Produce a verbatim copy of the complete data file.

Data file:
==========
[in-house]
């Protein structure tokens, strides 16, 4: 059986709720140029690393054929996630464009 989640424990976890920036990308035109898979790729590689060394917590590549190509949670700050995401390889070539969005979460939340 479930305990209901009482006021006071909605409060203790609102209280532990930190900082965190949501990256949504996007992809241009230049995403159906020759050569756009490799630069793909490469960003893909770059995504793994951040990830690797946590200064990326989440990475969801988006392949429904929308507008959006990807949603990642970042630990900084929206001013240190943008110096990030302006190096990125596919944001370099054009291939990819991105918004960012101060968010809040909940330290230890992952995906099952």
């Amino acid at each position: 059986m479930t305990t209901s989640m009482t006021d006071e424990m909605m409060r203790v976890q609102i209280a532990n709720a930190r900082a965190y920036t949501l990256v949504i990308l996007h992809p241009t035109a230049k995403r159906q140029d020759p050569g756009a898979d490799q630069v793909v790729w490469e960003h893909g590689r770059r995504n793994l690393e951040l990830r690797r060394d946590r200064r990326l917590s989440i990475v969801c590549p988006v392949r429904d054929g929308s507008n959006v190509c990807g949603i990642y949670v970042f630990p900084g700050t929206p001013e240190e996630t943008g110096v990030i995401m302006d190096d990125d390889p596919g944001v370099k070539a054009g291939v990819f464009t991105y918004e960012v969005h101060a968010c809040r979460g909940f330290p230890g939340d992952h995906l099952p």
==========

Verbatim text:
[in-house]
């Protein structure tokens, strides 16, 4: 059986709720140029690393054929996630464009 989640424990976890920036990308035109898979790729590689060394917590590549190509949670700050995401390889070539969005979460939340 479930305990209901009482006021006071909605409060203790609102209280532990930190900082965190949501990256949504996007992809241009230049995403159906020759050569756009490799630069793909490469960003893909770059995504793994951040990830690797946590200064990326989440990475969801988006392949429904929308507008959006990807949603990642970042630990900084929206001013240190943008110096990030302006190096990125596919944001370099054009291939990819991105918004960012101060968010809040909940330290230890992952995906099952």
């Amino acid at each position: 059986m479930t305990t209901s989640m009482t006021d006071e424990m909605m409060r203790v976890q609102i209280a532990n709720a930190r900082a965190y920036t949501l990256v949504i990308l996007h992809p241009t035109a230049k995403r159906q140029d020759p050569g756009a898979d490799q630069v793909v790729w490469e960003h893909g590689r770059r995504n793994l690393e951040l990830r690797r060394d946590r200064r990326l917590s989440i990475v969801c590549p988006v392949r429904d054929g929308s507008n959006v190509c990807g949603i990642y949670v970042f630990p900084g700050t929206p001013e240190e996630t943008g110096v990030i995401m302006d190096d990125d390889p596919g944001v370099k070539a054009g291939v990819f464009t991105y918004e960012v969005h101060a968010c809040r979460g909940f330290p230890g939340d992952h995906l099952p």